The Long and Winding Road that Leads to the “New” ERISA Fiduciary Rules has Another Detour
Back in 2010, when I was an attorney in private practice at Bond, Schoeneck & King PLLC, an investment advisory firm that was a client of mine asked me what they needed to do to comply with the newly released Department of Labor proposed rules to change the 1975 ERISA fiduciary rules. The proposal would redefine when a person providing investment advice – a broker, investment consultant, or investment manager – was truly responsible for the advice given. In other words, when that person would become a fiduciary under ERISA. It also added a number of disclosures that my client would be required to provide to its clients.
I normally don’t like to pay much attention to proposed regulations unless they can be relied upon prior to finalization, which was not true of these 2010 rules. Especially when the proposal is issued in the fourth quarter of the year, which was my super-busy time. I promised my client (DirectAdvisors, which now employs me) that when the rules were finalized I would drop everything, analyze them, and redraft any documents that required changes.
I did not need to jump into action very quickly. Public hearings on the proposed rules were held in May 2011, which resulted in the DOL’s announcement in September 2011 that it would propose new rules. It took until April 2015 for that new proposal to arrive. After a 5-month comment period, four days of public hearings, more than 3,000 comment letters, 300,000 petitions, and more than 100 meetings with stakeholders, the final regulations were published one year later, on April 8, 2016. They were supposed to become applicable on this past April 10th – but on April 7th the application of the new definition of fiduciary was extended by 60 days to June 9, 2017, and the disclosures and other conditions that would apply to avoid a prohibited transaction under the “Best Interests Contract Exemption” (BICE) were delayed until January 1, 2018.
Well, there likely will be another delay – and it will be a long one. On May 4, 2017, the House Financial Service Committee approved the Financial CHOICE Act 2.0 and referred the legislation to the full House of Representatives for consideration. The Act would nullify the DOL’s 2016 fiduciary regulations and the related prohibited transaction exemptions. It would also prohibit the DOL from issuing new regulations on these subjects until 60 days after the Securities and Exchange Commission (SEC) issues a final rule relating to standards of conduct for brokers and dealers. The SEC apparently has not begun such regulations. Any subsequent DOL fiduciary rules must be “substantially identical” to the rules the SEC imposes on brokers, dealers, or investment advisers.
If the Financial CHOICE Act 2.0 is adopted by Congress, and signed by the President, the 1975 fiduciary rules would remain in effect. Let’s review what those rules say:
WHO IS A FIDUCIARY INVESTMENT ADVISOR?
5-Part Test – All parts must be satisfied. Does not apply to Individual Retirement Accounts.
A person who, for a fee or other compensation (direct or indirect):
- Gives advice (as opposed to the broader “recommendation”) on the value or advisability of investing in securities or other property…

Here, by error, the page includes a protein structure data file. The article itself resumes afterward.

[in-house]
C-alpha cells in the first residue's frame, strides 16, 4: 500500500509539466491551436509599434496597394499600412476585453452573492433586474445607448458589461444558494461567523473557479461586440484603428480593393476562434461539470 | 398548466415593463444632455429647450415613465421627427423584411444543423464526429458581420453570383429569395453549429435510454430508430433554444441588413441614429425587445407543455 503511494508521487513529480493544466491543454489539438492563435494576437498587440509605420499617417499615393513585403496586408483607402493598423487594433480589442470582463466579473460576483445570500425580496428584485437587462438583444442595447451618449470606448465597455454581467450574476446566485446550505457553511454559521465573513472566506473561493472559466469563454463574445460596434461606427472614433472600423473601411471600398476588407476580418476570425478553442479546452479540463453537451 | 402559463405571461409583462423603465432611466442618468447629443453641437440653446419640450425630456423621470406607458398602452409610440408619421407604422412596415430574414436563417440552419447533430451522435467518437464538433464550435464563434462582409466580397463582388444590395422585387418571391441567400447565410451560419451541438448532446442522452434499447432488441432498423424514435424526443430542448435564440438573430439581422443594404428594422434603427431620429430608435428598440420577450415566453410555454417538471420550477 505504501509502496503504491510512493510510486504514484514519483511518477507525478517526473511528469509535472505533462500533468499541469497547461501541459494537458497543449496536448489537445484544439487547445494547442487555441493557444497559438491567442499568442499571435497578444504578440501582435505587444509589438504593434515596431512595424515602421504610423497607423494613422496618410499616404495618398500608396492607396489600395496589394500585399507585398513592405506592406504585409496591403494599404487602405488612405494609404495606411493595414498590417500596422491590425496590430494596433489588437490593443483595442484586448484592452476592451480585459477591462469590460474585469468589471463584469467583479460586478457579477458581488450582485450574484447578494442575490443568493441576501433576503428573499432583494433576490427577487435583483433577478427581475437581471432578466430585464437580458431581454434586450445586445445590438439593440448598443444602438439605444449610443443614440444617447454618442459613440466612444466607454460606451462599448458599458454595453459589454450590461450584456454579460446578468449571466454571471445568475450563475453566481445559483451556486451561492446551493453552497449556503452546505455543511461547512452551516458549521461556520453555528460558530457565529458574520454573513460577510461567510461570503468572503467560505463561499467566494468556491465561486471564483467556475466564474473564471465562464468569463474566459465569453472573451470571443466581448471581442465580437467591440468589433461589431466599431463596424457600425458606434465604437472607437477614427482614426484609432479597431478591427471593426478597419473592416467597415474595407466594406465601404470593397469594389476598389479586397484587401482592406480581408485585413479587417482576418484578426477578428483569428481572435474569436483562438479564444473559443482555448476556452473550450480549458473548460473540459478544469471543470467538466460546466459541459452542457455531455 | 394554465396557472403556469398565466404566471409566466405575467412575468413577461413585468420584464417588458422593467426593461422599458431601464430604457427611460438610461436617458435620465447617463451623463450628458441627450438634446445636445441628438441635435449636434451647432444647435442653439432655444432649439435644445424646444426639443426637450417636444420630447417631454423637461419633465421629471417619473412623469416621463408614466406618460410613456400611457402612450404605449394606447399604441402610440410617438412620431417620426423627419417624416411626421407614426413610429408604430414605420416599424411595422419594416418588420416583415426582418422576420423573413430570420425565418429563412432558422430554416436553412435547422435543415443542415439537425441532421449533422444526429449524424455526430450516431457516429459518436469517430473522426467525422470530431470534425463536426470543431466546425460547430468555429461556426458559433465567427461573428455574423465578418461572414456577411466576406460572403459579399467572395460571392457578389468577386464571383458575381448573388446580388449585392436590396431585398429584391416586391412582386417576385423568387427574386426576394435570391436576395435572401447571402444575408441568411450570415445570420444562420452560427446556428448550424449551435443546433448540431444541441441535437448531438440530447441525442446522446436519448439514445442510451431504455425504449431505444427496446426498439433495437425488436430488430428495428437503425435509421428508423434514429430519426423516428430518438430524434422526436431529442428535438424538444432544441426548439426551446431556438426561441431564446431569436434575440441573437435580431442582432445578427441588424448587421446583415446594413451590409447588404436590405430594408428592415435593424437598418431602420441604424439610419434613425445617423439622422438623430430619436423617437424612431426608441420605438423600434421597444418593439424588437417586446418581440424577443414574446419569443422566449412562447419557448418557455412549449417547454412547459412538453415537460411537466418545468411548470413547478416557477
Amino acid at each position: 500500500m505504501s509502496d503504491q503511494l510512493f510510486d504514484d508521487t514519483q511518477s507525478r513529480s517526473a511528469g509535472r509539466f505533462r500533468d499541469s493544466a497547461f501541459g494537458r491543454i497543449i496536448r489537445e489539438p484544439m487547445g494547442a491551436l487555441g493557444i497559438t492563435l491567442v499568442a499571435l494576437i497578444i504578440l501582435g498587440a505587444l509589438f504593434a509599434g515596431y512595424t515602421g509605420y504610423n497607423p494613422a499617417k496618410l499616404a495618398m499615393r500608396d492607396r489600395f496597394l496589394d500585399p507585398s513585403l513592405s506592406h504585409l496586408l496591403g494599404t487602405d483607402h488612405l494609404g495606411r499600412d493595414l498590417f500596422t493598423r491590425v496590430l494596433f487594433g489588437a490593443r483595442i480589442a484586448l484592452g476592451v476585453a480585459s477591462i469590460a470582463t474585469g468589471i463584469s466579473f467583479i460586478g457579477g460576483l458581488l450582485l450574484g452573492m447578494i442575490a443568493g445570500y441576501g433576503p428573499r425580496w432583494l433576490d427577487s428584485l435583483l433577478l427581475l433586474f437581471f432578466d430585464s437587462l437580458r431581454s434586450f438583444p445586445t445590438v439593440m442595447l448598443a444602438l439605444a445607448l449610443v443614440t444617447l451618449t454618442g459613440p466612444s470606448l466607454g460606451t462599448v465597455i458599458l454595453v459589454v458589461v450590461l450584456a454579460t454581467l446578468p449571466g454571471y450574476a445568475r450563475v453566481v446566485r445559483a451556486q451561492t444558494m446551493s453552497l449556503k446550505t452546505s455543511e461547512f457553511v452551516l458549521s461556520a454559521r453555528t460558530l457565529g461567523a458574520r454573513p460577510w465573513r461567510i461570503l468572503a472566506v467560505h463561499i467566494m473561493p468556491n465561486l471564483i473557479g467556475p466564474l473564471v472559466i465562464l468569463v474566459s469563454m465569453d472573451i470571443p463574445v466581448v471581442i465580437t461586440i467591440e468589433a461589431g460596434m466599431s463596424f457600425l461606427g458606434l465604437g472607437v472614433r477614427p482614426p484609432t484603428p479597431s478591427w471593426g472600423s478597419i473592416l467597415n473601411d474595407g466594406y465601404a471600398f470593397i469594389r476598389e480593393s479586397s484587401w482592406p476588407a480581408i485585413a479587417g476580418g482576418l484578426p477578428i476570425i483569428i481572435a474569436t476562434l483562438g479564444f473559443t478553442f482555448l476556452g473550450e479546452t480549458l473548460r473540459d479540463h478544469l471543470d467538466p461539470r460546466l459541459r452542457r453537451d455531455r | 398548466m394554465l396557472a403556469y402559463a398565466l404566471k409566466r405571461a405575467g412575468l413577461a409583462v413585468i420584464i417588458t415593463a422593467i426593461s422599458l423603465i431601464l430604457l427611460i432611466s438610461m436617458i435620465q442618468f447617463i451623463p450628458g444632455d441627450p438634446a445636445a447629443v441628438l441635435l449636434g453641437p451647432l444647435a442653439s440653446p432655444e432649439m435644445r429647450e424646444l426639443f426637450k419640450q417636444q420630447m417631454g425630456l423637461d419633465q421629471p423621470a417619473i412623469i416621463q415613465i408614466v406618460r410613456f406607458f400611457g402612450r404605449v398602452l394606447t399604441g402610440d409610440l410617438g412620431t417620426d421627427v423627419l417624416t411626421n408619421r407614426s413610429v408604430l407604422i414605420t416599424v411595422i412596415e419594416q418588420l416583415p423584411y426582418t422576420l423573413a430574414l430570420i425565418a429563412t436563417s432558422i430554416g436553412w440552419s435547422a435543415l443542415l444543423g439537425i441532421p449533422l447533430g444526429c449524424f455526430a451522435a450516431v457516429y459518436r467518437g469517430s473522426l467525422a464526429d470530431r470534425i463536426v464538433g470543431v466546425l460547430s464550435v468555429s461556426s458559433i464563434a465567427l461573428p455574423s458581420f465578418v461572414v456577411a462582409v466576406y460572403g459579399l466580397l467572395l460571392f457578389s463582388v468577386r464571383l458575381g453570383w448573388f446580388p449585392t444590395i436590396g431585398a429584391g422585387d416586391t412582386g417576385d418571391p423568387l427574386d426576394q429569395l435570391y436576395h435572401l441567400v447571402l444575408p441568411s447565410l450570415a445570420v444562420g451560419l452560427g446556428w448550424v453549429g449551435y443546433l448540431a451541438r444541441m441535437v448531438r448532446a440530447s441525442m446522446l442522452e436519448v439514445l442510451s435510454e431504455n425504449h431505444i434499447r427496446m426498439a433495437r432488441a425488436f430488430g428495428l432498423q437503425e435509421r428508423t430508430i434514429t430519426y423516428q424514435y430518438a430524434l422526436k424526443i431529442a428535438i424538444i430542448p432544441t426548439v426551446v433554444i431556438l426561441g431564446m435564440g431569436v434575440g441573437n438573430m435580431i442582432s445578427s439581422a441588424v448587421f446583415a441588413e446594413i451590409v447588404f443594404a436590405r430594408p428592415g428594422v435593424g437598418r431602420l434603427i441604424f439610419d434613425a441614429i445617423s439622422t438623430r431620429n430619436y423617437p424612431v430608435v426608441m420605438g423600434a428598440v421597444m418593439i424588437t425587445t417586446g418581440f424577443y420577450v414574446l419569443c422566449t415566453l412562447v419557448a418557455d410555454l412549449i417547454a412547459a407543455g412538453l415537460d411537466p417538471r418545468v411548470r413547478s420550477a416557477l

- On a regular basis (not just once)…
- Pursuant to a mutual agreement, arrangement, or understanding (written or otherwise), whether or not there is an acknowledgment of fiduciary status…
- That the advice will serve as a primary basis for investment decisions; AND
- The advice will be individualized based on the particular needs of the plan regarding such matters as, among other things, investment policies or strategy, overall portfolio composition, or diversification.
Result: Before the DOL’s 2016 regulations, many investment professionals, brokers, consultants, and advisers claimed non-fiduciary status and structured their business not to offer advice, as defined by the five-part test. Without fiduciary status, these persons could act in their own self-interest without committing a prohibited transaction. Since the 2016 regulations were published, many (but not all) of such investment professions revamped procedures to satisfy the new rules and accepted fiduciary status.
WHAT MUST A FIDUCIARY INVESTMENT ADVISOR DO?
- Act in the best interests of plan participants and beneficiaries
- Act prudently (the “prudent expert” standard of care)
- Not deal with plan assets in a way that benefits the advisor, for example, by receiving compensation that varies based on the investment advice (without an exemption, this is a prohibited transaction)
- Acknowledge fiduciary status in writing, if the intent is to protect the named fiduciary (e.g. plan sponsor or trustee) from fiduciary liability for investment decisions. (Note: the named fiduciary still must prudently select and monitor the investment advisor.)
What if a fiduciary investment advisor breaches one or more of these duties? As a fiduciary, the investment advisor is personally liable to restore the plan to the place it would have been had the breach of fiduciary duty not occurred. This includes restoring lost investment income, unwinding the transaction, etc. If the action was a “prohibited transaction”, an excise tax is also payable.
Do you want to learn more about the ERISA fiduciary requirements? Watch for our upcoming posts, “Fiduciary Fables”.